‘They’ll have their work cut out for them turning that handle,’ said Cadi. ‘Meri’, I don’t know who served the wine, but you look as though you’re in need of a refill.’
‘Guilty,’ said Gerwyn. ‘I was forgetting Meri’s natural thirst.’ He reached across with the bottle, and Meirion gave up his glass. ‘Where’s the wine from?’ he asked.
‘Family vineyard near Corinth,’ said Gerwyn. ‘We drove back with a couple of crates after the camping trip last summer. We don’t get about as much as you and I used to, Meri, but for a family with children we don’t do badly.’ Meirion picked mince from his lap, and rubbed at the stain. He found himself talking about a summer working on a fishing boat in the Sporades, when he and Gerwyn swam across to another island one night, and came up where the turtles were nesting. As he tried to describe the beauty and dignity of those creatures, the sense of awe he and Gerwyn had felt, he noticed Rhonwen push her chair backwards towards the corner, put her hands between her knees and look down.
‘I can’t imagine you and Gerwyn as students,’ said Cadi. ‘You were both so mature and steady when I met you.’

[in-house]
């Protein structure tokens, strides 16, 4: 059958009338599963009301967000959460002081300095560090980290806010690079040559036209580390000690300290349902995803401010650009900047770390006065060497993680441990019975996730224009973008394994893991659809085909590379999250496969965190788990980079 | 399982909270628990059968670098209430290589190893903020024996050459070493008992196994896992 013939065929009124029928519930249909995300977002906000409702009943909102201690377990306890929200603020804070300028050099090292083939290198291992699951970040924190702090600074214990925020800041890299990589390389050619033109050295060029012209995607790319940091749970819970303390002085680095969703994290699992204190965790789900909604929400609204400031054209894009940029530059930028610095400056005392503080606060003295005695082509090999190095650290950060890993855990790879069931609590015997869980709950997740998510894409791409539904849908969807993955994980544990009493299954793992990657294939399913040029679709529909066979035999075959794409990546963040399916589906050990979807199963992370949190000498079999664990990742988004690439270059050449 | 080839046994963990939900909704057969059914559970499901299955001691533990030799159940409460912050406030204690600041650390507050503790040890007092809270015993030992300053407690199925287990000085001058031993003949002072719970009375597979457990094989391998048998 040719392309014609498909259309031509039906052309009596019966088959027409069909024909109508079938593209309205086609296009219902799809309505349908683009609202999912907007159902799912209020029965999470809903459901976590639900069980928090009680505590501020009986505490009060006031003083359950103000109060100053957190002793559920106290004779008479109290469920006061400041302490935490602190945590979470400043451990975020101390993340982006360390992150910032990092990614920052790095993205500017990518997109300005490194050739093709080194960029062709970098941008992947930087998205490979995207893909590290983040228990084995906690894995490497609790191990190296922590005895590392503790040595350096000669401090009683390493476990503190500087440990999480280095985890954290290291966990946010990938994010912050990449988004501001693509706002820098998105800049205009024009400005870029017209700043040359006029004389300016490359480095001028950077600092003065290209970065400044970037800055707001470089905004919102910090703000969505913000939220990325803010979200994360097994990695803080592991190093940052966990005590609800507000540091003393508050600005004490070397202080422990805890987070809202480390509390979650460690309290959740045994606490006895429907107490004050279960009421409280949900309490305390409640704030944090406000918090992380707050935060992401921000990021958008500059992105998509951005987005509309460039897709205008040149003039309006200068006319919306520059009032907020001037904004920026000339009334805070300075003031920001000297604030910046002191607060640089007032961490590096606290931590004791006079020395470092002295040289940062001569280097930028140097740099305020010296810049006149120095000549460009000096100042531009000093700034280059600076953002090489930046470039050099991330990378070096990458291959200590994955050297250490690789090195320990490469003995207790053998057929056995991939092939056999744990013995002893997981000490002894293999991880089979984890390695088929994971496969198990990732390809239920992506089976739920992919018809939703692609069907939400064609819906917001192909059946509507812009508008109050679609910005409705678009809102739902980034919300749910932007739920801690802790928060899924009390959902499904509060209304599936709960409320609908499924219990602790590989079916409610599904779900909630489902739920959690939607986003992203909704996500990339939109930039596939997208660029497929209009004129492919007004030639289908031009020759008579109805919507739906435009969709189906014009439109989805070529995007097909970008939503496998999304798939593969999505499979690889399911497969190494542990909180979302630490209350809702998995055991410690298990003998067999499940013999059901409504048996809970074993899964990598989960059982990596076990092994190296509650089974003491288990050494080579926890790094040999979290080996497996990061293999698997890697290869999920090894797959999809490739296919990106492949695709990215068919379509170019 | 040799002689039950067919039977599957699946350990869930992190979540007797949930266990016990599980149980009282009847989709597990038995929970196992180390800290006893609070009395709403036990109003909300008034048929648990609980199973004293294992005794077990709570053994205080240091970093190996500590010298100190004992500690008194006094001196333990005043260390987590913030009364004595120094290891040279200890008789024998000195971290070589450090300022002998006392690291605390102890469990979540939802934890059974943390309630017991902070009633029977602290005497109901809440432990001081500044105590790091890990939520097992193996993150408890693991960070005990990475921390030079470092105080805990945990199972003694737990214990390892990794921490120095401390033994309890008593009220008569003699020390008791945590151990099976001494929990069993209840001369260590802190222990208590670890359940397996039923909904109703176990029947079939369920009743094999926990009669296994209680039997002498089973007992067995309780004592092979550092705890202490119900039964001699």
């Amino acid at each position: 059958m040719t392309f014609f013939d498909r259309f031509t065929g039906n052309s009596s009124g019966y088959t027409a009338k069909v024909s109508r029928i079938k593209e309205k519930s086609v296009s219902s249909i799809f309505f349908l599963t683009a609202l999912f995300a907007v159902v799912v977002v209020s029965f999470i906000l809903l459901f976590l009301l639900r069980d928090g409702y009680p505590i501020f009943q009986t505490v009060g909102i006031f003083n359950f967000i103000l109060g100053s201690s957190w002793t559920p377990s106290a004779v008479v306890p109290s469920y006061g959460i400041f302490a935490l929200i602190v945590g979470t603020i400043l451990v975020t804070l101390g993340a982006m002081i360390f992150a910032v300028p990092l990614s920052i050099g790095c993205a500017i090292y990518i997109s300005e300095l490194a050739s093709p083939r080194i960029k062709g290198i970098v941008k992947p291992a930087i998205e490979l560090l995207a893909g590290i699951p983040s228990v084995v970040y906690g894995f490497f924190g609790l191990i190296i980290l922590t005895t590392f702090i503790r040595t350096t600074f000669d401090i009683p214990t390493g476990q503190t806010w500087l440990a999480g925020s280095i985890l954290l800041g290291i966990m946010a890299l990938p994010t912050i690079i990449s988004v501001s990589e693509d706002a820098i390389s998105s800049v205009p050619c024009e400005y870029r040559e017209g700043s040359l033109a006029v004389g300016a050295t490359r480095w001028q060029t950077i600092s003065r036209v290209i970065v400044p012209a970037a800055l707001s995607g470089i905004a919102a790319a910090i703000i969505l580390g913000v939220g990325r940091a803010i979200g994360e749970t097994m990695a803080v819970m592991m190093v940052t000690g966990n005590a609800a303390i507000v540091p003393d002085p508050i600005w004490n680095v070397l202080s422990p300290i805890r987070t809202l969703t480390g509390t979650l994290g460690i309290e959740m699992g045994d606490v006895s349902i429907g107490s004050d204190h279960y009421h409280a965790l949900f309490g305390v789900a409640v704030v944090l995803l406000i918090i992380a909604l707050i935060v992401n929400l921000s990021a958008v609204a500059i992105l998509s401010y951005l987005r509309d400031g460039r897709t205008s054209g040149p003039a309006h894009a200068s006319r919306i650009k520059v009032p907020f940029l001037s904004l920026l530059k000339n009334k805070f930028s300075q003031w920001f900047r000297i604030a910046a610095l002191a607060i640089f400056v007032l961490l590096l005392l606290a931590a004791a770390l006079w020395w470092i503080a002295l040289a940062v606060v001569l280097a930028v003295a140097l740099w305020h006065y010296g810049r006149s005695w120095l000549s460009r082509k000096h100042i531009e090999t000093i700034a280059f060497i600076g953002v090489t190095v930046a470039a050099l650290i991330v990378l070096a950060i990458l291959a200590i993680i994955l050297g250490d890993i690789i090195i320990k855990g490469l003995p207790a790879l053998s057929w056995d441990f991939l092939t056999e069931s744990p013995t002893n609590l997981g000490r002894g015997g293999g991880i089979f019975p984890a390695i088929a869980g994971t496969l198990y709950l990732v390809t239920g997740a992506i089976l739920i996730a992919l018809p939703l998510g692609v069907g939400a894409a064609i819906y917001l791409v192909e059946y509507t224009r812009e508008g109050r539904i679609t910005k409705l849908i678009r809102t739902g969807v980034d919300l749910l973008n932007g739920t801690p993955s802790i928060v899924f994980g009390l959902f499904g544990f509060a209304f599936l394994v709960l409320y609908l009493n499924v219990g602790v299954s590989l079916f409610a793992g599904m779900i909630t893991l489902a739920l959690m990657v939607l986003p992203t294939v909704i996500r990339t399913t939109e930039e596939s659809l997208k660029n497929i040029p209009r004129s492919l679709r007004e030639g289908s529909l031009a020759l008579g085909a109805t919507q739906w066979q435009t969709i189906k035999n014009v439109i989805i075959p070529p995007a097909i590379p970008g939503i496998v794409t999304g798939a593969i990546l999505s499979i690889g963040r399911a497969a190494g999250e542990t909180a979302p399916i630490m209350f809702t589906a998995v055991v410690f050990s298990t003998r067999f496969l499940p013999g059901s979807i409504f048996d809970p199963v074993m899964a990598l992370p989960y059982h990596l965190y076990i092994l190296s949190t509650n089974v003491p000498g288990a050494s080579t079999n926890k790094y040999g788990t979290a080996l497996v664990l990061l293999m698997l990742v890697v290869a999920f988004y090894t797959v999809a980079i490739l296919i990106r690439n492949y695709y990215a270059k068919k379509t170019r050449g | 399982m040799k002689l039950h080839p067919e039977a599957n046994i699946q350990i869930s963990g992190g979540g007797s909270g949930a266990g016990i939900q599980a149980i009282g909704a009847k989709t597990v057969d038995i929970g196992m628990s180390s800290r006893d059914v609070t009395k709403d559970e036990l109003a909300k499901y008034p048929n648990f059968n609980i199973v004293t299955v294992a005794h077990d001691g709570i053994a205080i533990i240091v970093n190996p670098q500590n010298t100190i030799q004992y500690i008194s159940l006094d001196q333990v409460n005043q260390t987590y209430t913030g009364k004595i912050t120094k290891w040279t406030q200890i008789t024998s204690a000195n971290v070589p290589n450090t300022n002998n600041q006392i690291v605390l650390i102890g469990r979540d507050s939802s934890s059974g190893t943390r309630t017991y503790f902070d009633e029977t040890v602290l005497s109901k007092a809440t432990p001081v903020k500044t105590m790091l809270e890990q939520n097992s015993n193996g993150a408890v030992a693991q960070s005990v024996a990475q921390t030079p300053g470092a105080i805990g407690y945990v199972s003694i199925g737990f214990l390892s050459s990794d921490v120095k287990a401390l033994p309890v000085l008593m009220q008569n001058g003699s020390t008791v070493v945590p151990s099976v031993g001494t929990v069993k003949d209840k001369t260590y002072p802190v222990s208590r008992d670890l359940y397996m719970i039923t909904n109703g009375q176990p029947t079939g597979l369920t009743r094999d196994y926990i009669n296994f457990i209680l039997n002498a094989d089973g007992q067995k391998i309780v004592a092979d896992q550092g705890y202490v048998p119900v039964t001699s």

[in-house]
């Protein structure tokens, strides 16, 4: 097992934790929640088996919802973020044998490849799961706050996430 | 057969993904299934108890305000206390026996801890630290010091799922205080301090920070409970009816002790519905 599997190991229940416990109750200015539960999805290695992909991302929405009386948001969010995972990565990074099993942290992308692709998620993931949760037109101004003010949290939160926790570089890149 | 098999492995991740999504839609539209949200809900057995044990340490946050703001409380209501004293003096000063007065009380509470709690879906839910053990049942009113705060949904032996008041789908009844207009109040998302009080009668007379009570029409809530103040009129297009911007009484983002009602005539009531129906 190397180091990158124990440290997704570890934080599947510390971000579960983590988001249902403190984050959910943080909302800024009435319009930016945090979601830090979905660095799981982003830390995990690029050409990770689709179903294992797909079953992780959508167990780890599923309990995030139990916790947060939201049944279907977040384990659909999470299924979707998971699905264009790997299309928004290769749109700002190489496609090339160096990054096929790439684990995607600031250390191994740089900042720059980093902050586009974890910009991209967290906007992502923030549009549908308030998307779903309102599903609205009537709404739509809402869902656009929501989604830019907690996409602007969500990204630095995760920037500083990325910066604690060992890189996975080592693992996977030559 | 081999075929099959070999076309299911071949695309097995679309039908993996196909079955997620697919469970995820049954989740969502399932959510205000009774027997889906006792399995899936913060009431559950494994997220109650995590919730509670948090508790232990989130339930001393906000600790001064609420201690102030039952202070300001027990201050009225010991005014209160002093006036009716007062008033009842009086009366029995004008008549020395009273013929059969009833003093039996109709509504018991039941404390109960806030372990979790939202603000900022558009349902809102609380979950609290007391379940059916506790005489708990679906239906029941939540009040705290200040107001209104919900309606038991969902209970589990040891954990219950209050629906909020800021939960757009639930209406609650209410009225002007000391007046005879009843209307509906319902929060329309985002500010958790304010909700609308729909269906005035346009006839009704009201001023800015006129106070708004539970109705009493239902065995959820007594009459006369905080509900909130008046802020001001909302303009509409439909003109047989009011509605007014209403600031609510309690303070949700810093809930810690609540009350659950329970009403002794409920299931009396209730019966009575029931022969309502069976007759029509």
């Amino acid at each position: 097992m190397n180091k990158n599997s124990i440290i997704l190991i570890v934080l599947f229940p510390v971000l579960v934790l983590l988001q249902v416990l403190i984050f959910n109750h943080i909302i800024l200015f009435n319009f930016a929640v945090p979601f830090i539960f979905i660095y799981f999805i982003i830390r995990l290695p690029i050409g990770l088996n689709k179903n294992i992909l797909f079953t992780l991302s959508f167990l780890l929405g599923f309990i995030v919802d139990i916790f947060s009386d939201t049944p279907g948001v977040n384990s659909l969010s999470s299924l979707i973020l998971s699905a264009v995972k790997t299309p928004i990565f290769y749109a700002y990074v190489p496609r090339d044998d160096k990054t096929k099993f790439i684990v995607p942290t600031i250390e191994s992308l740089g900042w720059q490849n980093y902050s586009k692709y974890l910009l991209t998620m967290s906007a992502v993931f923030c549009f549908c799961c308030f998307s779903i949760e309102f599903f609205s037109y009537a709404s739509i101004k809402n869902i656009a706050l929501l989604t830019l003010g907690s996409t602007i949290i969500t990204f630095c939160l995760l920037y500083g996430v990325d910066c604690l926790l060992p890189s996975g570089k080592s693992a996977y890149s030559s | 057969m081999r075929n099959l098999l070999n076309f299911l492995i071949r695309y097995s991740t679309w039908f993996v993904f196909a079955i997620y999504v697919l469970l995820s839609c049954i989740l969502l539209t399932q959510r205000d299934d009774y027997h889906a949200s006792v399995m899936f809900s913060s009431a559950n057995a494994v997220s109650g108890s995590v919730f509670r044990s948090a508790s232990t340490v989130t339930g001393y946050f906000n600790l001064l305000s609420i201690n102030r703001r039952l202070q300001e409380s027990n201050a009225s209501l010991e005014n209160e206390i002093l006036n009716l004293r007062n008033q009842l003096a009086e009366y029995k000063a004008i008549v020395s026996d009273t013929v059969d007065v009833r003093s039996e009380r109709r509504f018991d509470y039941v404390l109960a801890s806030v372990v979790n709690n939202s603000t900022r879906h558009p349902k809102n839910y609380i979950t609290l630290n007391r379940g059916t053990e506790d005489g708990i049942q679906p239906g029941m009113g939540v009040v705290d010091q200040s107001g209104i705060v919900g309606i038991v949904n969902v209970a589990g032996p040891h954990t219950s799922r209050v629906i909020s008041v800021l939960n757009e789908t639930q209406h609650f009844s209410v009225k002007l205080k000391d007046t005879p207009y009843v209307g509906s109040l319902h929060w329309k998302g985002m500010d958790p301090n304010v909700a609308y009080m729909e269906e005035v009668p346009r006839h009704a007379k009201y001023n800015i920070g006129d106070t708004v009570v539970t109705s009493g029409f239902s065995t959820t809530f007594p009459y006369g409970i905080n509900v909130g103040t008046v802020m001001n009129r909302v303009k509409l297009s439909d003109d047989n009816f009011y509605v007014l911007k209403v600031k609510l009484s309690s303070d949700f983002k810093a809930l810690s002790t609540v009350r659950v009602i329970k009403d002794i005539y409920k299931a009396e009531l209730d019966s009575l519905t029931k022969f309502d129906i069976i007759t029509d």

‘We talked wisely and acted rashly,’ said Gerwyn; ‘you might say nothing has changed. Rhonwen, should I turn the heater up? You look as though you’re dying of cold.’
‘I’m warm enough,’ said Rhonwen. She seemed as surprised as anyone at the sound of her voice. She gathered the loose fabric of her skirt to her calves, her eyes lowered, and Meirion became aware that he and Cadi were both watching her, before Gerwyn took the salad with a clumsy gesture. Something was happening to Meirion; he could feel it. A sick dead taste was in his mouth, a numbness and weakness in his arms and legs; he looked at Gerwyn and tried to call out, and knew he had been silent. Cadi said, ‘Let me fetch you a blanket,’ and there was a deafening rasp as she moved her chair. The plastic in the doorway was pushed aside with an explosion, and Rhys stood at the table. He saw a look of recognition on Gerwyn’s face, an expression of fear on Rhys’s, and then the seizure overwhelmed him. After unmarked time he felt the cold, and the hardness of the concrete floor against his back. He looked up to where Gerwyn was sitting, his hands on his knees, the lines and shadows of his face exposed by the clinical light of a halogen lamp. ‘Keep taking the tablets, Meri,’ he said.